A New York book publisher has filed a lawsuit against Apple claiming its use of the term "iBook" violates the publisher's trademark, the second trademark infringement suit filed against the tech giant in less than a week.
The suit, filed yesterday by J.T. Colby and Co. in U.S. Southern District Court for New York, claims the trademark was acquired in 2006 and 2007 along with various assets of Byron Preiss, who had published more than 1,000 books under the "ibooks" brand starting in 1999.
Colby's suit acknowledges that Apple has a trademark for "iBook" related to its use on the personal computer the Mac maker sold from 1999 to 2006. However, Apple did not begin to use the term to describe an electronic book or method for delivering electronic books until 2010.
"Apple's use of the mark 'iBooks' to denote the electronic library that can be accessed via its iPad tablet computer and its iPhone is likely to overwhelm the good will of plaintiffs' 'ibooks' and 'ipicturebooks' marks and render them virtually worthless," the lawsuit states.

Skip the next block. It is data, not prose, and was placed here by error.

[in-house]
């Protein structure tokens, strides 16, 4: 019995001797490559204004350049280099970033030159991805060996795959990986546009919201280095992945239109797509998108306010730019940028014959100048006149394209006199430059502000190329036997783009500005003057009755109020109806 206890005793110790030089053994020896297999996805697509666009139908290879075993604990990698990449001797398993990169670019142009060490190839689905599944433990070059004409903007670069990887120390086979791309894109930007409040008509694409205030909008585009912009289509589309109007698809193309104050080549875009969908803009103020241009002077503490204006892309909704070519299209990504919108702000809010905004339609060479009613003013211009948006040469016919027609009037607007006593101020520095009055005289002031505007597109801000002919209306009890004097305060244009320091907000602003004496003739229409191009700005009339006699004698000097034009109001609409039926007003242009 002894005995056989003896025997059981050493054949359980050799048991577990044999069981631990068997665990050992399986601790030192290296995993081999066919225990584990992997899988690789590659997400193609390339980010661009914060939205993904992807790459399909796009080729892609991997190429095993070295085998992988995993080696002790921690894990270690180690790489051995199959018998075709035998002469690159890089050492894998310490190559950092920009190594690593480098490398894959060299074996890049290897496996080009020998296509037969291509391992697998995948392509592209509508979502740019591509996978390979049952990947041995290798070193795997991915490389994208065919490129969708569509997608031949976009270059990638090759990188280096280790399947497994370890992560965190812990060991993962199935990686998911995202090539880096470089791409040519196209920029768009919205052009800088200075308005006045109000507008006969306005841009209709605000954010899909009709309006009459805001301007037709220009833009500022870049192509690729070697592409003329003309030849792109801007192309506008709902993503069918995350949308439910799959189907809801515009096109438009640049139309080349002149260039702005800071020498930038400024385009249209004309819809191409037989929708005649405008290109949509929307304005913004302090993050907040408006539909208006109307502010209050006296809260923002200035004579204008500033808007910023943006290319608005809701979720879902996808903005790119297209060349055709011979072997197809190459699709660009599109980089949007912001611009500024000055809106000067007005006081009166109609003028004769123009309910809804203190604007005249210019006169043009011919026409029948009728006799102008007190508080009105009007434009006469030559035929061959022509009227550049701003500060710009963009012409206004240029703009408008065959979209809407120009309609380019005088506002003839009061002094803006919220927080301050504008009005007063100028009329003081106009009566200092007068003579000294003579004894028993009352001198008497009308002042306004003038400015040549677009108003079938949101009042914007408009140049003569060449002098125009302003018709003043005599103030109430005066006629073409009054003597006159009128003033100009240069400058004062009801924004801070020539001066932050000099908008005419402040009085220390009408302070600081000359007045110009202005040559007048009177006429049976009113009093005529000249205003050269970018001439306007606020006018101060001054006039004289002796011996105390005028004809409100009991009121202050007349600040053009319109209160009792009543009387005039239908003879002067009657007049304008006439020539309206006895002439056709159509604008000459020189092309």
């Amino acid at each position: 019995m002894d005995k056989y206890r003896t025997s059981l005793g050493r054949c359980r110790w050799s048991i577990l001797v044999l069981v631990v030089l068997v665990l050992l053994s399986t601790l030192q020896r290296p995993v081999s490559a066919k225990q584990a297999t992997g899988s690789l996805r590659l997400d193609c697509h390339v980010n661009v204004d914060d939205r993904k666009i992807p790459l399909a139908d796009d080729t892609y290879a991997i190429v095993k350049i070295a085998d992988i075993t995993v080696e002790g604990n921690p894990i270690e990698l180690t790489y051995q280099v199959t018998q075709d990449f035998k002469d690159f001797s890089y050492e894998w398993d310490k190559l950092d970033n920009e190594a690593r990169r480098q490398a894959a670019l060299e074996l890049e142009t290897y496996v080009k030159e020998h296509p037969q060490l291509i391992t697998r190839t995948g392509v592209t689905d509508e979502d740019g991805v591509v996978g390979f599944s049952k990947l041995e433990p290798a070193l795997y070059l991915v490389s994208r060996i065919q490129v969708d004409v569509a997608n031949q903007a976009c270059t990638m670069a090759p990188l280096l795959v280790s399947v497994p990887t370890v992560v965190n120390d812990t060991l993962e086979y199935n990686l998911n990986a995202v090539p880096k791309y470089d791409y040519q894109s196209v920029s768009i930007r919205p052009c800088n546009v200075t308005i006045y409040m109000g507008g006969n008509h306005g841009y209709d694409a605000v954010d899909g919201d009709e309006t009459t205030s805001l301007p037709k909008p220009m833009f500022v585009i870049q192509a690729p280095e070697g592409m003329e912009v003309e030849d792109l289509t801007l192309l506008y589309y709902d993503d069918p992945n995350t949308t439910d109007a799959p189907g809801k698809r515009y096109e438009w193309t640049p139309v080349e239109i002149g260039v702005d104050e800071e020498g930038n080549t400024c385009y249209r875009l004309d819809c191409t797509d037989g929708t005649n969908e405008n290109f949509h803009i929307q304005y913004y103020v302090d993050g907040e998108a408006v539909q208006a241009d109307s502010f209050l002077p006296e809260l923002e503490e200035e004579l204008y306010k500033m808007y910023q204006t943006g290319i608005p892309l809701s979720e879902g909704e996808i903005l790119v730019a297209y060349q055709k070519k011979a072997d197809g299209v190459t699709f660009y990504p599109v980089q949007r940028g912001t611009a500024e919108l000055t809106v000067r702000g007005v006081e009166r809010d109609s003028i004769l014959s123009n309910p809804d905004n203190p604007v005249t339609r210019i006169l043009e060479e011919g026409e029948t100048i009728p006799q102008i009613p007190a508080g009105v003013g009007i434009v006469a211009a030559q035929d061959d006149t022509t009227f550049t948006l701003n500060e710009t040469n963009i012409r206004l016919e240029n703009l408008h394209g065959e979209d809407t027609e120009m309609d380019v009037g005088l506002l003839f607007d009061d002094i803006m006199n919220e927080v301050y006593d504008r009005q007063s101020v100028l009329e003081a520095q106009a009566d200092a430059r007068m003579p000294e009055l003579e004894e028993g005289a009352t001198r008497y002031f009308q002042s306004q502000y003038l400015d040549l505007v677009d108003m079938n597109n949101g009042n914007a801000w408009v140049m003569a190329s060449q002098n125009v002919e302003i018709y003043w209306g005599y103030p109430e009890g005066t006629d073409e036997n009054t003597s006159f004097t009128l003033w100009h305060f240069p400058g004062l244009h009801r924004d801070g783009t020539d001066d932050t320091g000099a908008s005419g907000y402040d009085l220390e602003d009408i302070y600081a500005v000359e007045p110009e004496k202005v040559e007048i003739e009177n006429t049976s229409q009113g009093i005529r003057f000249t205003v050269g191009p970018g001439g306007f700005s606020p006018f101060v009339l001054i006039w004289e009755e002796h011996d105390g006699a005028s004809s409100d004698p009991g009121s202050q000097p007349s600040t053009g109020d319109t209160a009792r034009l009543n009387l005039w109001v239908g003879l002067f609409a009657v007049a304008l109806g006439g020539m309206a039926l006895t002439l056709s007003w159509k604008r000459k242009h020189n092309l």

The lawsuit seeks injunctive relief as well as unspecified monetary damages.
Apple representatives did not immediately respond to a request for comment.
A search of the U.S. Patent and Trademark Office reveals an ibook record for science fiction books was filed in 1999 but listed as abandoned as of 2003.
Another USTPO search reveals an Apple filing for iBook in 2010 that describes "software for reading electronic publications on digital electronic devices."
Preiss, an author and publisher who specialized in graphic novels and science fiction, died in a car crash in July 2005. Barbara Marcus, then the executive vice president of the publishing company Scholastic, told The New York Times in 2005 that Preiss was among the first publishers to release electronic books.
The lawsuit comes on the heels of last week's lawsuit by an Arizona company that accuses Apple of infringing its "iCloud" trademark. iCloud Communications, a Phoenix-based voice over IP provider, alleges that the name of Apple's recently announced online storage service copies its name and causes confusion over competing products.